What Investors Need to Know About Recessions

Many investors need a refresher on recessions since the longest U.S. economic expansion came to an end early this year.

The standard definition of a recession is at least two consecutive quarters of decline in the GDP — the total value of goods and services produced in the country. In reality, the National Bureau of Economic Research (NBER), the arbiter of recessions, uses many indicators in its determination.  

It usually takes many months or even a year into a recession before the NBER declares it. Not this time. In June, the NBER officially stated the recession began in February 2020, citing the "unprecedented magnitude of the decline in employment and production" with the onset of the COVID-19 pandemic.

So, what do investors need to know about recessions?

First, some facts:

  • The average recession — going back to 1857 — lasts 17½ months. The longest was the 1873 recession that dragged on for 65 months. The shortest? Six months in 1980.
  • Recessions are shorter than the economic recoveries that follow — which, post-World War II, last an average of nearly 5½ years.
  • Financial crises in the 19th century were often called depressions. But after the Great Depression of the 1930s, the less scary term "recession" was adopted for milder downturns.

The NBER also makes the call when a recession is over. It has already said that the 2020 recession may be brief.

But what should investors do right now?

This recession was accompanied by a bear market in stocks. If you’re investing regularly in a diversified portfolio for a retirement that’s years away, you likely don’t need to make any moves. Recessions are just part of the economic cycle and will pass.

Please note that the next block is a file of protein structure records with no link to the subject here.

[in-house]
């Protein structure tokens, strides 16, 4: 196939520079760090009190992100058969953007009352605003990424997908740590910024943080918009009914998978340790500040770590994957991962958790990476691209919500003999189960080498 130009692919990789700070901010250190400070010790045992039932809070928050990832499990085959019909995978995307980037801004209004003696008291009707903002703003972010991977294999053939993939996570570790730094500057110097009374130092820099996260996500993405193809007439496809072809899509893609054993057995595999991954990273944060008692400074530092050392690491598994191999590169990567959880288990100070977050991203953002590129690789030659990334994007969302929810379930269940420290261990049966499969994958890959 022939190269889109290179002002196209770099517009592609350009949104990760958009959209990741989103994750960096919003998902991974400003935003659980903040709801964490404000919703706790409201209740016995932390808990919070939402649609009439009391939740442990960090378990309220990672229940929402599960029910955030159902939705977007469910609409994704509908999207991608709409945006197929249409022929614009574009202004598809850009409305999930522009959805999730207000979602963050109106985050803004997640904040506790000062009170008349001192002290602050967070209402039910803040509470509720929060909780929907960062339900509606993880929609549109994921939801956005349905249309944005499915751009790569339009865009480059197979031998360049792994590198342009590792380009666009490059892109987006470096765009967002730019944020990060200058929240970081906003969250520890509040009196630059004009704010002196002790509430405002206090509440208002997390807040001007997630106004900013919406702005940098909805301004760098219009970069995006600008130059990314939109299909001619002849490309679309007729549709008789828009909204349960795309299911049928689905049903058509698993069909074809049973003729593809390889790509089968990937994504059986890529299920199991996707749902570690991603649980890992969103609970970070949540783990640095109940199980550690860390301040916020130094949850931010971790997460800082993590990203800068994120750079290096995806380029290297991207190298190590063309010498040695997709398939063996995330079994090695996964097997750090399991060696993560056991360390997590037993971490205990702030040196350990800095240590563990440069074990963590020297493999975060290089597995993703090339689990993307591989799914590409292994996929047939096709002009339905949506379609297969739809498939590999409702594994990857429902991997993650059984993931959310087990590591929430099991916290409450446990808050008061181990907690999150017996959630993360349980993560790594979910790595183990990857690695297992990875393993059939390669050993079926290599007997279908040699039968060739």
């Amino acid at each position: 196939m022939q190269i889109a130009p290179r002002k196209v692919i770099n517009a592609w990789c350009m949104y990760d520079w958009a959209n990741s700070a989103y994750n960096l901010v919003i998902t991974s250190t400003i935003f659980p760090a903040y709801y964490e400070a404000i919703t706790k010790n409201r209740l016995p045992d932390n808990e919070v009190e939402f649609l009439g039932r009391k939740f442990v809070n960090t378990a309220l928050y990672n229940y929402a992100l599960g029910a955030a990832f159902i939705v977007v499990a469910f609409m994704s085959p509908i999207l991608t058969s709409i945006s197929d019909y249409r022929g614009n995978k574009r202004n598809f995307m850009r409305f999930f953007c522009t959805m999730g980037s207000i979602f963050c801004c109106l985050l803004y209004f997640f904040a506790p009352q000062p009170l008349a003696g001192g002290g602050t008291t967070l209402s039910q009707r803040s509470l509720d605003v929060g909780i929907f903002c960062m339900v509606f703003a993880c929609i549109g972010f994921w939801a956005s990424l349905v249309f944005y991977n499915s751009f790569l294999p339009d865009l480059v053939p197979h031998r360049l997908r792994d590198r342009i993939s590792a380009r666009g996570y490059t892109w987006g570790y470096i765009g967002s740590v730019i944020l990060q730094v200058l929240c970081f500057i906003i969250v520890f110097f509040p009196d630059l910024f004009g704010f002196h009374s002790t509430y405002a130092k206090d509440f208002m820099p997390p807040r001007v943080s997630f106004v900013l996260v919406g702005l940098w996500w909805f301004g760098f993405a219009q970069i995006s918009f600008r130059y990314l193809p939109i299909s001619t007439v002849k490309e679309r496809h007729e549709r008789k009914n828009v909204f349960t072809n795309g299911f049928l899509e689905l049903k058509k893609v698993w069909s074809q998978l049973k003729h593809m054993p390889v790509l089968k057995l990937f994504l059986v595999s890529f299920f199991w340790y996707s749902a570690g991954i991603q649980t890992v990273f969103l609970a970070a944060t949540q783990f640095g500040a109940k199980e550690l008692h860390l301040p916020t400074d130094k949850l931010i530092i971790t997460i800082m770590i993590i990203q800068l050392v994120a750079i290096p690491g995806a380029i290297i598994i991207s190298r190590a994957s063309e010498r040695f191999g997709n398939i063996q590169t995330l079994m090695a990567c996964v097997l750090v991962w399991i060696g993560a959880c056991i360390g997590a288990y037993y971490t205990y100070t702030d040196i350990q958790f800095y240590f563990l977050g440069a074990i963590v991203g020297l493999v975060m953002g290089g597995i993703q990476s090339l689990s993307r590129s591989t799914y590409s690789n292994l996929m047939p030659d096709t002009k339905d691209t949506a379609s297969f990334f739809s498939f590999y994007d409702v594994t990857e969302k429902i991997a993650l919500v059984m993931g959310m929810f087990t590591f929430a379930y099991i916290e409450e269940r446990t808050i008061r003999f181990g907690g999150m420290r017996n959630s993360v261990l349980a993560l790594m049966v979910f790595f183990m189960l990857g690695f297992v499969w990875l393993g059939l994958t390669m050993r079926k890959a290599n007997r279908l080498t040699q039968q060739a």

That said, there are steps to avoid:

  • Panic selling. If you sell your stocks because their value is plunging, you lock in those losses.
  • Timing the market. If you abandoned the market because stocks were falling, you need to decide when to get back in. You could wait too long and miss a rebound that can be swift. For example, the S&P 500 index fell about 34% from its high in February to March 23, 2020; four weeks later, it was up by 25%.

One of your best strategies? Dollar-cost-average by investing the same amount on a regular basis no matter what happens in the market. You’ll buy fewer shares when stock prices are high, and more shares when they’re cheap. And you won’t have to guess the best time to invest. (See Take the Guesswork Out of Investing in Volatile Markets.)

Please note: The contents of this publication provided by ICMA-RC is general information regarding your retirement benefits. It is not intended to provide you with or substitute for specific legal, tax, or investment advice. You may want to consult with your legal, tax, or investment adviser to review your own personal situation. Some of the products, services, or funds detailed in this publication may not be available in your plan. This document contains information obtained from outside sources and it references external websites. While we believe this information to be reliable, we cannot guarantee its complete accuracy. In addition, rules and laws can change frequently.

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